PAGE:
Visiting Kingdom of Cambodia wouldn’t be complete without visiting its iconic temples. It is a home of hundreds of century-old architectures made by strong spiritual devotions and great Khmer empire culture. Angkor Archeological Park, a complex located in Siem Reap, is where most of its beautiful temples are located and it attracts millions of visitors each year!
So if you wish to visit this country and do temple hopping, I listed some of the temples you shouldn’t missed seeing.
No question, Angkor Wat is Cambodia’s most iconic and most visited temple. It was built during 12th century to worship God Vishnu and said to be one of the largest religious site in the world. Be overwhelmed stepping on its massive ruins as Angkor Wat was declared as a UNESCO World Heritage Site is 1992. The temple structure is even included on Cambodia’s national flag so you shouldn’t miss seeing this pride.
Angkor Thom is a complex in Angkor Archeological Park and the last capital city of the Khmer empire. The complex has five 20-meter high gates with four faces and two rows of seven-headed Naga carrying figures.
Bayon Temple is located at the heart of Angkor Thom complex and known for its four-smiling faces stone towers. It was built late 12th century as official temple of King Jayavarman VII. The faces carved on the towers are said to be the face of King Jayavarman VII.
Ta Keo is a temple-mountain in Angkor or should I say a “pyramid-like” temple. It has five towers on the uppermost part of steep pyramid. The stairs going up is so steep that I was too afraid to go on the uppermost level.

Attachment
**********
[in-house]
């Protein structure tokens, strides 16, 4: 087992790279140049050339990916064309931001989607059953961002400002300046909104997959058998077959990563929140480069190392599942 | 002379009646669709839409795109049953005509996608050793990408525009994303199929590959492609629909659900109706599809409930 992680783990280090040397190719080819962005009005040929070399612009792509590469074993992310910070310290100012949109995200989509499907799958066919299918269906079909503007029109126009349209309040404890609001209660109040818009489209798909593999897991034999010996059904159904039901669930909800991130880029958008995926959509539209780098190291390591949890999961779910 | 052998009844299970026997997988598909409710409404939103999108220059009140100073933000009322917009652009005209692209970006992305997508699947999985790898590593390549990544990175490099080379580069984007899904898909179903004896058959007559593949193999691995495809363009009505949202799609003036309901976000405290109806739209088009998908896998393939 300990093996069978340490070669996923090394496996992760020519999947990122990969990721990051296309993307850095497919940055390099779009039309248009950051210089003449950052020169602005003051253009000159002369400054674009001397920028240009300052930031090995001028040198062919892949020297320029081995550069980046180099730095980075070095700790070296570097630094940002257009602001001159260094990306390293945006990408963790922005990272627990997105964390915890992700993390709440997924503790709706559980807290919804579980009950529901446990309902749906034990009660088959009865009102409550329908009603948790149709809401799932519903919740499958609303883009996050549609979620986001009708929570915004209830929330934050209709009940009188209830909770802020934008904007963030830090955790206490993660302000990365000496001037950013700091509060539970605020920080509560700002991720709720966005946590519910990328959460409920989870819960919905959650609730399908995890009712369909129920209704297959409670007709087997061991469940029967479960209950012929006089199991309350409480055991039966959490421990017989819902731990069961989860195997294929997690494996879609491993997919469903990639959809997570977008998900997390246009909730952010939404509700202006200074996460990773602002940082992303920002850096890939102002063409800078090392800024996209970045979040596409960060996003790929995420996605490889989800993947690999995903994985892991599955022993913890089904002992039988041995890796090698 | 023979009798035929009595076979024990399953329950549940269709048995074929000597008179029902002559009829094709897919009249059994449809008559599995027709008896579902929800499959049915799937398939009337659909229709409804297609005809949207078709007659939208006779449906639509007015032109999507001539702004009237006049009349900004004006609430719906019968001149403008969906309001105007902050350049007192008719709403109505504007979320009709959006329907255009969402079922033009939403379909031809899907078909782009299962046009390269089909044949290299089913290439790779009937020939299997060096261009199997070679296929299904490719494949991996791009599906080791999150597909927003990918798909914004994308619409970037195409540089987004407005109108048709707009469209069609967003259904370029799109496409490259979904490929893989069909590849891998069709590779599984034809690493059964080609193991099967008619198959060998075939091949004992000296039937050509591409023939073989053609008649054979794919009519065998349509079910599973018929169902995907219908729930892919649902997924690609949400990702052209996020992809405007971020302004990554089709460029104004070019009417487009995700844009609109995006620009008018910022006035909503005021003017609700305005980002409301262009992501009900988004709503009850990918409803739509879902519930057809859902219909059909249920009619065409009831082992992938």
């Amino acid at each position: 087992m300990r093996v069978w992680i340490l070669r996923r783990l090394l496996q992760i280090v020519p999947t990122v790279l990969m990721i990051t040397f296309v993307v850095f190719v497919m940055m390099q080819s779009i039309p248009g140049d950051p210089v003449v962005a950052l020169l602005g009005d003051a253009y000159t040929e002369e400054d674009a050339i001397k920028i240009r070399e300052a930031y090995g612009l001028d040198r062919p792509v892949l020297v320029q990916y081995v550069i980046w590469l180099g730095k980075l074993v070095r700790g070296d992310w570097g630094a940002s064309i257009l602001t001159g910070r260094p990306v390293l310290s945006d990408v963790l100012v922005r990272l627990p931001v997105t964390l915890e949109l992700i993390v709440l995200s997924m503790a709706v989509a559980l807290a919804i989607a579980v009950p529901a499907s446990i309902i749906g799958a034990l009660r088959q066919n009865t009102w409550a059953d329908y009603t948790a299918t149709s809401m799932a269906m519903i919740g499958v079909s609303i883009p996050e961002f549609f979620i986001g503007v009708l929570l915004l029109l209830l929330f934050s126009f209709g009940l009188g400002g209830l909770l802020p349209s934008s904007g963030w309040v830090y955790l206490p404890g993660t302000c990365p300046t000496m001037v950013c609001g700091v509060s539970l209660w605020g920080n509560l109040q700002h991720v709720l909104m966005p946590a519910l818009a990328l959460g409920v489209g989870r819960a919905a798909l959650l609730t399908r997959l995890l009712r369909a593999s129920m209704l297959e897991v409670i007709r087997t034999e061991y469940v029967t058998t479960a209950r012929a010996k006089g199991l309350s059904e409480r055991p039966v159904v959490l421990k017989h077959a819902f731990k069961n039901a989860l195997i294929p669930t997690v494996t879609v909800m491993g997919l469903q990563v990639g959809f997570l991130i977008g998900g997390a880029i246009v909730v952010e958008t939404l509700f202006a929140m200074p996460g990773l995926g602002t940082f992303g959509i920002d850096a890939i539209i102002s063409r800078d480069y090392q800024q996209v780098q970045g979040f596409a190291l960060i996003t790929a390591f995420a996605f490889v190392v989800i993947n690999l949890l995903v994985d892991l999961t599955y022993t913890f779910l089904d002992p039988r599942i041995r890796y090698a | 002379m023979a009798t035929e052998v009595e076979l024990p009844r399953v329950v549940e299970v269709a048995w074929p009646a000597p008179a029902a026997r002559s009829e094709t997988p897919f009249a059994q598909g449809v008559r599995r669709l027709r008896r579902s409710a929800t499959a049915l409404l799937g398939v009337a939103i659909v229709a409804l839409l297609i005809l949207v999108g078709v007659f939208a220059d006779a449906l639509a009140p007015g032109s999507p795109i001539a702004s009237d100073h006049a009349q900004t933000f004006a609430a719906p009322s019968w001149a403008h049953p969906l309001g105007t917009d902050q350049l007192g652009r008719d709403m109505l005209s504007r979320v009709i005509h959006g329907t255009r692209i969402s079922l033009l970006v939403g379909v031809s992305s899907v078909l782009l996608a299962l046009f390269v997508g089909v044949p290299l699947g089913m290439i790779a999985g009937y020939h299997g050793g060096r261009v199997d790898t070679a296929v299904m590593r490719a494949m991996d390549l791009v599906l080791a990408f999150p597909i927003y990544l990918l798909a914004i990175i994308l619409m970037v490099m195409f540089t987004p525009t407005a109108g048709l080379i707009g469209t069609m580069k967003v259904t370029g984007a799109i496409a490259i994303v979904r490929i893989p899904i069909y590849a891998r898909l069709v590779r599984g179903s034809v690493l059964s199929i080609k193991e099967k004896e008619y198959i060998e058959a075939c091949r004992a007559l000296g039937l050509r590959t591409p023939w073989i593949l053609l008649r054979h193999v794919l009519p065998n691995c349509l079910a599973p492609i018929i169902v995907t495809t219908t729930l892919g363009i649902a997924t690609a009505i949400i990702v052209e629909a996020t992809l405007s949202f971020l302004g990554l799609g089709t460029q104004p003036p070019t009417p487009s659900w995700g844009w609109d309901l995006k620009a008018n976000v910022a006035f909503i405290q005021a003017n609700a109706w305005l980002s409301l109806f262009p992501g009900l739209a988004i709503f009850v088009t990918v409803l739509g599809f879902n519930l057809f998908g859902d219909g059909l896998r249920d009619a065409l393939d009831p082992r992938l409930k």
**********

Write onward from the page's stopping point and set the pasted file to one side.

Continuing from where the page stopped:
Ta Prohm is one of the popular temples in Siem Reap since it was featured in the movie and game Tomb Raider. One distinct feature of this temple are the huge trees that grows and shrouded the century-old ruins. Due to its jungle-like structure and atmosphere, it became popular to tourists.
Banteay Kdei means “Citadel of Chambers” and believed to be the smaller version of Ta Prohm and Preah Khan. The temple said to be occupied by monks over the centuries until 1960s.
Banteay Srei which means “Citadel of Beauty” is located about 30 km away from Siem Reap center. Be amazed of its meticulously carved structures made by pink sandstones making it worth your visit. You will appreciate its beauty especially in the early morning where the color of its ruins tend to be somewhat orange, golden brown or pinkish which is far different from those found in Angkor complex.
Preah Khan is actually one of my personal favorites. It is built in 12th century for King Jayavarman VII to honor his father. Like Ta Prohm, it has huge trees that grows out on the ruins but with lesser tourists and has walls carved with Garudas. Big part of the temple is still destroyed and left unrestored but for me that what makes it more special, seeing the beauty of the untouched past.
Neak Pean is an island temple on the middle of a man-made lake. You can reach it by passing through a wooden bridge. It was originally designed to be “hospital” since ancients believed that going to those pools will cure diseases.
East Mebon is a 10th century temple dedicated to Hindu God Shiva that stand on an artificial island at the mid of now dry reservoir.
The temple’s name means “turn the body” which Cambodians believed that this temple has been used for funeral ceremonies. Pre Rup is much like a smaller version of East Mebon. We passed through this temple early in the morning and it is a must-view to see!
It is a temple at the top of hill located about 10 km southwest of Siem Reap dedicated to Shiva, Vishnu and Brahma. The temple has three towers built during the 9th century. It is one of the best spot to watch sunset with the view of Tonle Sap Lake during wet season or fields during dry season.